• Display the “What the Moon Sees” example and the “What the Moon Sees” non-example.
  • Invite students to compare the example and the non-example, paying attention to the two criteria on the High-Quality Work anchor chart.
  • Pointing to the non-example, ask:

“What do you notice about the details used to describe the moon in this poem?” (The details aren’t that interesting; it seems boring; they seem plain.)

“What do you notice about the use of conventions in this poem?” (It is missing periods. Some words are spelled incorrectly.)

  • Pointing to the example, ask:

“What do you notice about the details used to describe the moon in this poem?” (The details are interesting; it’s more descriptive; I get a picture in my mind as I read it.)

“What do you notice about the use of conventions in this poem?” (It has complete sentences. It uses periods. Words are spelled correctly.)

  • Using a total participation technique, invite responses from the group:

“Which example best shows high-quality work, and why?” (the second one, because it has descriptive details and follows conventions the best)

  • If productive, cue students with a challenge:

“What if we remove the lines about the dinner, raccoon, or children? I’ll give you time to think and discuss with a partner.” (Responses will vary, but students should discuss that the example would lack detail and thus would possibly be of lesser quality.)

  • Share that in the subsequent lesson, they will begin to write their “What the Sun Sees” poem. Explain that these poems will be evaluated using the criteria for high-quality work that is found on the High-Quality Work anchor chart and that students should keep these criteria in mind as they begin writing. 
  • For students who may need additional support with working memory and/or vocabulary: Provide a drawing or photograph as a visual cue for each criterion. (MMR, MMAE)
  • For ELLs: When reviewing the words analyze and model in the learning target, consider displaying the Models of Excellence #1 and #2 used in Lesson 3 and reminding students that in that lesson they analyzed the writing in those models: They examined them closely to determine what makes them high quality. Tell students they will do the same today with different models.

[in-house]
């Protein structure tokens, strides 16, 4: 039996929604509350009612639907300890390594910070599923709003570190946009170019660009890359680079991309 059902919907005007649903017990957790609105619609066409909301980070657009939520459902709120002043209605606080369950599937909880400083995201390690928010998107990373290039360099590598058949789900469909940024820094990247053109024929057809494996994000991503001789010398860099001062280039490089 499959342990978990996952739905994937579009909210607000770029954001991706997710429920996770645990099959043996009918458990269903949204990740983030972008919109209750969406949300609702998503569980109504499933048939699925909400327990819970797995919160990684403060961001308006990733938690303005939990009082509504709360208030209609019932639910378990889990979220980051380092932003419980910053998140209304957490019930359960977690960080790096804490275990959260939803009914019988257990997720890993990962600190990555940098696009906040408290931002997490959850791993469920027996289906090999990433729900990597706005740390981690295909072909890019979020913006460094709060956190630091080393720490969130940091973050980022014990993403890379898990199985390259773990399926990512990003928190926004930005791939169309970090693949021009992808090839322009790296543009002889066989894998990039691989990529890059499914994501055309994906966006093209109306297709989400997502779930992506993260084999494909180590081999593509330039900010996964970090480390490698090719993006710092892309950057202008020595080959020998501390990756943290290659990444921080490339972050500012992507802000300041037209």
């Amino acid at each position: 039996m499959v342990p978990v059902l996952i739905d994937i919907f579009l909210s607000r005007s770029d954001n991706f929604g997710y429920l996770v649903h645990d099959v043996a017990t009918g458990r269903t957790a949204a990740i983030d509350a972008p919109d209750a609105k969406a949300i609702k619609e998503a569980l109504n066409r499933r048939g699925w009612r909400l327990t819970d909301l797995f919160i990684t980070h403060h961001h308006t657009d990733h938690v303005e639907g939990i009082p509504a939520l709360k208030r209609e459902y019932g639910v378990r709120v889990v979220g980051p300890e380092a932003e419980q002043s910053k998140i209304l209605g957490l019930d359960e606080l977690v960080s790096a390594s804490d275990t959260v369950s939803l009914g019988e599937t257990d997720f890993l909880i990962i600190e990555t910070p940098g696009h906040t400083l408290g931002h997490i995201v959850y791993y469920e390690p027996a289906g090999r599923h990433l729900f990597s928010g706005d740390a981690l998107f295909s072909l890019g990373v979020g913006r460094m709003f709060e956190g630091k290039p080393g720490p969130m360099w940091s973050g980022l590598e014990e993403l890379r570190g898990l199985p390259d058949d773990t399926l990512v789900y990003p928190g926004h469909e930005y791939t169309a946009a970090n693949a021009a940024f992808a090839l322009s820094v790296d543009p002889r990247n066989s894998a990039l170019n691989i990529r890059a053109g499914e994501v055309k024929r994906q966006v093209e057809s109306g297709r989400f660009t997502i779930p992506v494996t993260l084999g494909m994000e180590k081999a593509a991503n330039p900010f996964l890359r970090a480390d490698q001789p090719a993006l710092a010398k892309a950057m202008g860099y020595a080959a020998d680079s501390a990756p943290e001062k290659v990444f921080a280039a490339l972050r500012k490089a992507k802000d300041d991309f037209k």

• For ELLs: Invite students to refer to Models of Excellence #1 and #2, used in Lesson 3, to think of high-quality examples of details and conventions in writing. (Example: “What do you remember about the writing in this model of excellence that made it high quality?)
  • For ELLs: To add a visual support to the analysis of both examples, consider underlining the details in each example and then comparing them to give a clear picture of what interesting, descriptive details look like as opposed to boring and plain

C. Developing Language: Temporal Line Game (15 minutes)

  • Give students specific, positive feedback on their ability to analyze and compare two different poems for details used in writing. (Example: “I noticed that you all looked very closely at the details to figure out the differences between the two poems.”)
  • Tell students that they will now participate in a new word game that will introduce them to temporal lines used in poems.
  • Define temporal (about time). Tell students that temporal lines are groups of words that show time.
  • Demonstrate each step of the game with two student volunteers:

1. Tell students they will be assigned to a group of three (triad). One person will be A, another person B, and the third person C.

2. Each triad will receive two sets of temporal line cards

3. From the first set, distribute one temporal line card to each person in the triad.

4. Each person should read and review his or her card.

5. When every person in the triad is ready, they work together to arrange themselves in order according to their temporal line card. Example: (first, "It is morning"; second, "It is noon"; third, "It is evening.")

  • Repeat the steps above with the second set of temporal line cards.